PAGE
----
If there are witnesses who can give an account regarding the piece of evidence, write their name and contact information on the bag as well.

Keep a log of these items and store them in a secure place where they won’t be damaged or destroyed.

Never give original evidence to the insurance company. A picture or copy of your evidence will let the adjuster know you can prove your case.

Photographic Evidence for Different Case Types

Whether you were in a motor vehicle accident, slip and fall accident, attacked by a dog, injured by a defective product, or something else, photographic and video evidence can help validate and increase the value of your claim.

Take photos and video of the accident scene from as many angles as possible. If you’re physically unable to take pictures, you can ask someone with you, such as a friend or family member.

Different settings on the camera might make photographic evidence better to see and understand, but you must never edit or alter a photograph. It only takes one photoshopped picture to make your entire claim look suspicious.

After a motor vehicle accident, take pictures of:

  • Damage to all vehicles, including broken glass and scattered parts
  • Damage to other objects such as trees or street signs
  • The area around the car crash, including fresh skid marks
  • The position of the vehicles immediately after the accident
  • Personal property damage to clothing, luggage, or jewelry
  • Current weather conditions

After a slip and fall accident, take pictures of:

  • The area where you fell, from your perspective
  • Anything that could have led to your fall, such as broken stairs, a wet floor, or loose carpeting
  • Your clothing and shoes
  • Damaged personal property, like eyeglasses, watches, or handbags
  • Fallen merchandise

After a dog attack, take pictures of:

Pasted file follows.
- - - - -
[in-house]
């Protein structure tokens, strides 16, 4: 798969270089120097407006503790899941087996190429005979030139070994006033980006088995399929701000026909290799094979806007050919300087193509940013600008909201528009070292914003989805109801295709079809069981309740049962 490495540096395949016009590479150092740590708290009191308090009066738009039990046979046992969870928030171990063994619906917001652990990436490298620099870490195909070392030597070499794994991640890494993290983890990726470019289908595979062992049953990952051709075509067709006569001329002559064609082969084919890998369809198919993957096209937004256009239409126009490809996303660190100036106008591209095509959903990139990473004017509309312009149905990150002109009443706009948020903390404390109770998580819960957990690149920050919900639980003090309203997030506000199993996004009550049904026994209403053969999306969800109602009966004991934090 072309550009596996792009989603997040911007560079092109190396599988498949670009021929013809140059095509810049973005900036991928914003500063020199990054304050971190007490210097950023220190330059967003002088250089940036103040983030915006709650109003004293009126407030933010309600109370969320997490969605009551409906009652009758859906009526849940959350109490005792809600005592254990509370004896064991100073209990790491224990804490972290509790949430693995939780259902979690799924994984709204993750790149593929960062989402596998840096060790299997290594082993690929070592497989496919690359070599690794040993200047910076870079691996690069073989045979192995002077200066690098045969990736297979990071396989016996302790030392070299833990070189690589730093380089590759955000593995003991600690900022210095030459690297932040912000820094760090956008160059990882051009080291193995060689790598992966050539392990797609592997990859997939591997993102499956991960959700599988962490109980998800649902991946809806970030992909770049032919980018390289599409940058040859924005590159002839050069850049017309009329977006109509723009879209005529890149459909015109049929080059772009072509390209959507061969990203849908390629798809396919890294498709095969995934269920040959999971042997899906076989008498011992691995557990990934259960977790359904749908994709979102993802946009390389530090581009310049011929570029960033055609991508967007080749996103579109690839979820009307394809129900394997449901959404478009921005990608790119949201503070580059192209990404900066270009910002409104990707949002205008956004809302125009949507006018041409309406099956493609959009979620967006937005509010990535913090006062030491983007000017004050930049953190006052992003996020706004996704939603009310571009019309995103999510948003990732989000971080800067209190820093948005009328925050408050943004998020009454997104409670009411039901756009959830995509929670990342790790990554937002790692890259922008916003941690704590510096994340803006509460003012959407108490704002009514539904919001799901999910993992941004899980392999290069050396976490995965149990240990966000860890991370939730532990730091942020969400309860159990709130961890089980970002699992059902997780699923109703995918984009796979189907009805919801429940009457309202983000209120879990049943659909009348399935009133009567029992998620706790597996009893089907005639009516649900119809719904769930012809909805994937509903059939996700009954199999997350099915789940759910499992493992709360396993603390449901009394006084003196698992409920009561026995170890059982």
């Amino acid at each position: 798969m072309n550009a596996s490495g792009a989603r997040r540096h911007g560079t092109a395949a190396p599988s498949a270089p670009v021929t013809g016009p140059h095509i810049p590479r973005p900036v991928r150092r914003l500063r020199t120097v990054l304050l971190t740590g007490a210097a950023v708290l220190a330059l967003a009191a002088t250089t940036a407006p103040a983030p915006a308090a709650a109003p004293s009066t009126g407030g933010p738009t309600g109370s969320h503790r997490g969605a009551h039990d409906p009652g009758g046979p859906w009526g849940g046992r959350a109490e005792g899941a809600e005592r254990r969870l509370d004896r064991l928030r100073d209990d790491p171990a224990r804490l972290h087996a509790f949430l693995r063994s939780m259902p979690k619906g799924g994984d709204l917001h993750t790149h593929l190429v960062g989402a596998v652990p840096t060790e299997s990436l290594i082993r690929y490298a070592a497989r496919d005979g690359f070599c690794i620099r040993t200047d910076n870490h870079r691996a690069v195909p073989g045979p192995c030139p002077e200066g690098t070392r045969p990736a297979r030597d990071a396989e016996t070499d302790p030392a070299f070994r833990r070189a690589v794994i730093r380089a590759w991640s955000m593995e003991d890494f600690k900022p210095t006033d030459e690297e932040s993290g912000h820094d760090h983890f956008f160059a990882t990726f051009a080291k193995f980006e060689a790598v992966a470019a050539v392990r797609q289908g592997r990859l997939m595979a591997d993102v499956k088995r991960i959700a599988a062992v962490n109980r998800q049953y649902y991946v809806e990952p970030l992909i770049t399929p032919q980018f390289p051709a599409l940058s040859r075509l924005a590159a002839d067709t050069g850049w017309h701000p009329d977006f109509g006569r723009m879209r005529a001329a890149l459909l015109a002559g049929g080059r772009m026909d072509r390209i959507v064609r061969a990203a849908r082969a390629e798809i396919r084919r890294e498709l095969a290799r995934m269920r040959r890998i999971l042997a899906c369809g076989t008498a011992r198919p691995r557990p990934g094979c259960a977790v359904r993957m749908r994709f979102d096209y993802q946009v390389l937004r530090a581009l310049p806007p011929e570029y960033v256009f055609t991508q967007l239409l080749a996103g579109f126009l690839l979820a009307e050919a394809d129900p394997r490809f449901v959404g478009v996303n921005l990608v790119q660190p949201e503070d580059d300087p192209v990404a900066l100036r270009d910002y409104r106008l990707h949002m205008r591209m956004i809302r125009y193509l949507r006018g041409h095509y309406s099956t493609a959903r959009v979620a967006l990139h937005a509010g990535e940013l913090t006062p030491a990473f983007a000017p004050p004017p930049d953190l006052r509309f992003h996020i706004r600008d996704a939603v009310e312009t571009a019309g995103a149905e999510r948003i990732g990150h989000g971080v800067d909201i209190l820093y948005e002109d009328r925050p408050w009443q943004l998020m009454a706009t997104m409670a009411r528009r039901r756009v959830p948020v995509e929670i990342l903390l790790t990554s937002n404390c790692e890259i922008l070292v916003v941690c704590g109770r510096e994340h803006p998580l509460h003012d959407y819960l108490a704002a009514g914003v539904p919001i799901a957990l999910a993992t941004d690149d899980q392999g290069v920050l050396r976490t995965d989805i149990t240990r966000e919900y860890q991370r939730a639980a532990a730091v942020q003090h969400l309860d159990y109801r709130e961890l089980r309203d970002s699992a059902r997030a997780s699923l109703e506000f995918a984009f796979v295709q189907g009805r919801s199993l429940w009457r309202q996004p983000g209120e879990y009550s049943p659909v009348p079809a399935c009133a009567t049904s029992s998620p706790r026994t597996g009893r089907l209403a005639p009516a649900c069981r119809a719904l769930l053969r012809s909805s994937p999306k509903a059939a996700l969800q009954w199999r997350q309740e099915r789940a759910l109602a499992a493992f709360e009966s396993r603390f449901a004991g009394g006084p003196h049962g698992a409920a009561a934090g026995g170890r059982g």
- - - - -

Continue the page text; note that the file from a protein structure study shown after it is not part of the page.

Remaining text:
• The dog and its owner
  • The location where the bite occurred
  • Anything the owner did to contain the dog, such as a leash or fence, especially if it’s broken
  • Your bloody or damaged clothing

After getting injured by a defective product, take pictures of:

  • The defective product’s condition immediately after the malfunction
  • The surrounding area, if the injury also caused physical damage to your home or car
  • Any damage to your clothes, such as burns or tears

Pictures of Your Injuries

No matter the circumstances, always take pictures showing your physical injuries. If possible, take them before and after you receive initial medical care. If you have surgery or other medical procedures to help your injuries heal, take pictures before and after.

Continue taking pictures every few days to document your healing. If you suffer any complications during healing, such as an infection, take photographs to prove it.

Stopping the Destruction of Evidence

You can easily preserve the evidence in your possession, but there may be important evidence that is still under the control of the at-fault person or business. For example, an at-fault business owner may have camera footage or business records that can help your claim. They likely won’t hand those over just because you ask.

Spoliation refers to evidence that has been spoiled, meaning damaged, destroyed, or lost by accident or intention.

There is always a risk that key evidence in your claim could be lost, altered, or discarded before you can access it. For example, if you fall in a grocery store, the store won’t hand over copies of surveillance footage, or if you think the driver who hit you was texting, the driver won’t produce their phone records simply because you request them.

You’ll probably need an attorney to arrange for a subpoena. In the meantime, you can put the at-fault party on notice of their obligation to preserve evidence relevant to your case.

Send a Spoliation Letter

One way to help preserve evidence is to send a spoliation letter to the party that has it in their custody. If you hire an attorney, they will send out all the necessary notifications on your behalf.

If you decide to handle your own injury claim, you’ll need to act fast to protect important evidence. The easiest way is to include spoliation language in your notification of intent to file an injury claim.

Send the letter as soon as possible to the at-fault party. If you have contact information for their insurance company, send them a copy too. You don’t have to know for sure what kind of evidence might support your claim, but make the letter specific to your case regarding what evidence needs preserving.